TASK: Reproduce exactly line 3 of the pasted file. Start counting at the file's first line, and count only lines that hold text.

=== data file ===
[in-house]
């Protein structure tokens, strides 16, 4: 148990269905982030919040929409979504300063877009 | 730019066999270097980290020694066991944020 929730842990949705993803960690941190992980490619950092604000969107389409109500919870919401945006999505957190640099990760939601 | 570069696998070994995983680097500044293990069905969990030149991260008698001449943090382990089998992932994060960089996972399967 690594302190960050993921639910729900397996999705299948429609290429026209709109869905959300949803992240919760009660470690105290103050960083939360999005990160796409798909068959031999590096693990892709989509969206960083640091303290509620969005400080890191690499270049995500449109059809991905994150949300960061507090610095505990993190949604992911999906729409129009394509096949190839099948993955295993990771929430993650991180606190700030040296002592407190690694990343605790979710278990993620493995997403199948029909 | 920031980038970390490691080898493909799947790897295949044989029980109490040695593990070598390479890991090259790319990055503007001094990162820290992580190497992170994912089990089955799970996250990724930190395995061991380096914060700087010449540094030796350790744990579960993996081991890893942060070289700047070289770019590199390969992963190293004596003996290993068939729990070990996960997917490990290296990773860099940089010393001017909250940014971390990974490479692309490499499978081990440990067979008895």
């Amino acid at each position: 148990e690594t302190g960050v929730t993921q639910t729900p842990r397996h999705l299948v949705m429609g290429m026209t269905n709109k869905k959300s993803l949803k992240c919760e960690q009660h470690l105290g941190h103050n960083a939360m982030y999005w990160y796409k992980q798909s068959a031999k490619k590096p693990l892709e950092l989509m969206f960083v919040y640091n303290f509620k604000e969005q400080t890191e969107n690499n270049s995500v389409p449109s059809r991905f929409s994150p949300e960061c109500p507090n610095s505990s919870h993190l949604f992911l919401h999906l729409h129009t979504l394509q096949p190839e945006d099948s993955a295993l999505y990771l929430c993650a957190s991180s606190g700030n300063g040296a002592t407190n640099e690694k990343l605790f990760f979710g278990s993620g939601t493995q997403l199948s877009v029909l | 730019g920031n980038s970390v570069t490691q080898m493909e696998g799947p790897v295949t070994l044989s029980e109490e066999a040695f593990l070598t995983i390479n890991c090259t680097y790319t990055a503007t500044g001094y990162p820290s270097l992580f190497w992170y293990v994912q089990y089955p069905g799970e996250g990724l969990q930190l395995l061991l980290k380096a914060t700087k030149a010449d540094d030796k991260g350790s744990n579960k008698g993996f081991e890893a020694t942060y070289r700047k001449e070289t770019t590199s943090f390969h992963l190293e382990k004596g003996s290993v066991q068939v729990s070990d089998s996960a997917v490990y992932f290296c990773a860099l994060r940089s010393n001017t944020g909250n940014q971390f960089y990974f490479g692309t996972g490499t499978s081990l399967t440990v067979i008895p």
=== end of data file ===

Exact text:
């Amino acid at each position: 148990e690594t302190g960050v929730t993921q639910t729900p842990r397996h999705l299948v949705m429609g290429m026209t269905n709109k869905k959300s993803l949803k992240c919760e960690q009660h470690l105290g941190h103050n960083a939360m982030y999005w990160y796409k992980q798909s068959a031999k490619k590096p693990l892709e950092l989509m969206f960083v919040y640091n303290f509620k604000e969005q400080t890191e969107n690499n270049s995500v389409p449109s059809r991905f929409s994150p949300e960061c109500p507090n610095s505990s919870h993190l949604f992911l919401h999906l729409h129009t979504l394509q096949p190839e945006d099948s993955a295993l999505y990771l929430c993650a957190s991180s606190g700030n300063g040296a002592t407190n640099e690694k990343l605790f990760f979710g278990s993620g939601t493995q997403l199948s877009v029909l | 730019g920031n980038s970390v570069t490691q080898m493909e696998g799947p790897v295949t070994l044989s029980e109490e066999a040695f593990l070598t995983i390479n890991c090259t680097y790319t990055a503007t500044g001094y990162p820290s270097l992580f190497w992170y293990v994912q089990y089955p069905g799970e996250g990724l969990q930190l395995l061991l980290k380096a914060t700087k030149a010449d540094d030796k991260g350790s744990n579960k008698g993996f081991e890893a020694t942060y070289r700047k001449e070289t770019t590199s943090f390969h992963l190293e382990k004596g003996s290993v066991q068939v729990s070990d089998s996960a997917v490990y992932f290296c990773a860099l994060r940089s010393n001017t944020g909250n940014q971390f960089y990974f490479g692309t996972g490499t499978s081990l399967t440990v067979i008895p």